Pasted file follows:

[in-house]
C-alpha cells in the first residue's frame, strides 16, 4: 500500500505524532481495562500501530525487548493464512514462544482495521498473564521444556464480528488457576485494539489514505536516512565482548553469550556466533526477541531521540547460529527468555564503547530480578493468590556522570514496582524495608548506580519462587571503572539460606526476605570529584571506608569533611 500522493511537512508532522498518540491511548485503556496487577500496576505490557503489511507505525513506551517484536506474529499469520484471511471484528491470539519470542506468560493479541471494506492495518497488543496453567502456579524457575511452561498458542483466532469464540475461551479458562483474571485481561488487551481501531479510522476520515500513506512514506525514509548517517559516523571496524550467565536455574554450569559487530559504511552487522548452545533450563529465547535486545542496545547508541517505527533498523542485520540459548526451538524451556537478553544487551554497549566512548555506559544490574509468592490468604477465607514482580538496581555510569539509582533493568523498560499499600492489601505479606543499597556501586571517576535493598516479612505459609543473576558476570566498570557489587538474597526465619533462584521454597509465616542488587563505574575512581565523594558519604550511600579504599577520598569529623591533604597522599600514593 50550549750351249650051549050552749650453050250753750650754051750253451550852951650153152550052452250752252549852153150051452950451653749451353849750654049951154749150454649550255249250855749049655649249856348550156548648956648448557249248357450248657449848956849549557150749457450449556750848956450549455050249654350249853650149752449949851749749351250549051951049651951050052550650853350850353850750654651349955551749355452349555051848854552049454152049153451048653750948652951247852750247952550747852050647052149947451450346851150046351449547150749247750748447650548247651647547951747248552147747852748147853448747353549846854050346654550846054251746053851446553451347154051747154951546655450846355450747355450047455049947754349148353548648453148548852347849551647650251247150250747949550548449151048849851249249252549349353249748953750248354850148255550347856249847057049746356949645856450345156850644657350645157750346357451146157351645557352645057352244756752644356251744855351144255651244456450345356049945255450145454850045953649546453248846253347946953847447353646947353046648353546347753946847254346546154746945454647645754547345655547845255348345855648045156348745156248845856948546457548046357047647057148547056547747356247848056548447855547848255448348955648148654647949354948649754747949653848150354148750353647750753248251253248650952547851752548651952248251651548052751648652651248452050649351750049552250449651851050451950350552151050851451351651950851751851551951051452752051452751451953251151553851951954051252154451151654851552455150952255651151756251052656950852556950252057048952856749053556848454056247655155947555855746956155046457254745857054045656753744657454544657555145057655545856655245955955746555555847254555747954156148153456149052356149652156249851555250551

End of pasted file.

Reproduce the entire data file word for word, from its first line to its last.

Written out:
[in-house]
C-alpha cells in the first residue's frame, strides 16, 4: 500500500505524532481495562500501530525487548493464512514462544482495521498473564521444556464480528488457576485494539489514505536516512565482548553469550556466533526477541531521540547460529527468555564503547530480578493468590556522570514496582524495608548506580519462587571503572539460606526476605570529584571506608569533611 500522493511537512508532522498518540491511548485503556496487577500496576505490557503489511507505525513506551517484536506474529499469520484471511471484528491470539519470542506468560493479541471494506492495518497488543496453567502456579524457575511452561498458542483466532469464540475461551479458562483474571485481561488487551481501531479510522476520515500513506512514506525514509548517517559516523571496524550467565536455574554450569559487530559504511552487522548452545533450563529465547535486545542496545547508541517505527533498523542485520540459548526451538524451556537478553544487551554497549566512548555506559544490574509468592490468604477465607514482580538496581555510569539509582533493568523498560499499600492489601505479606543499597556501586571517576535493598516479612505459609543473576558476570566498570557489587538474597526465619533462584521454597509465616542488587563505574575512581565523594558519604550511600579504599577520598569529623591533604597522599600514593 50550549750351249650051549050552749650453050250753750650754051750253451550852951650153152550052452250752252549852153150051452950451653749451353849750654049951154749150454649550255249250855749049655649249856348550156548648956648448557249248357450248657449848956849549557150749457450449556750848956450549455050249654350249853650149752449949851749749351250549051951049651951050052550650853350850353850750654651349955551749355452349555051848854552049454152049153451048653750948652951247852750247952550747852050647052149947451450346851150046351449547150749247750748447650548247651647547951747248552147747852748147853448747353549846854050346654550846054251746053851446553451347154051747154951546655450846355450747355450047455049947754349148353548648453148548852347849551647650251247150250747949550548449151048849851249249252549349353249748953750248354850148255550347856249847057049746356949645856450345156850644657350645157750346357451146157351645557352645057352244756752644356251744855351144255651244456450345356049945255450145454850045953649546453248846253347946953847447353646947353046648353546347753946847254346546154746945454647645754547345655547845255348345855648045156348745156248845856948546457548046357047647057148547056547747356247848056548447855547848255448348955648148654647949354948649754747949653848150354148750353647750753248251253248650952547851752548651952248251651548052751648652651248452050649351750049552250449651851050451950350552151050851451351651950851751851551951051452752051452751451953251151553851951954051252154451151654851552455150952255651151756251052656950852556950252057048952856749053556848454056247655155947555855746956155046457254745857054045656753744657454544657555145057655545856655245955955746555555847254555747954156148153456149052356149652156249851555250551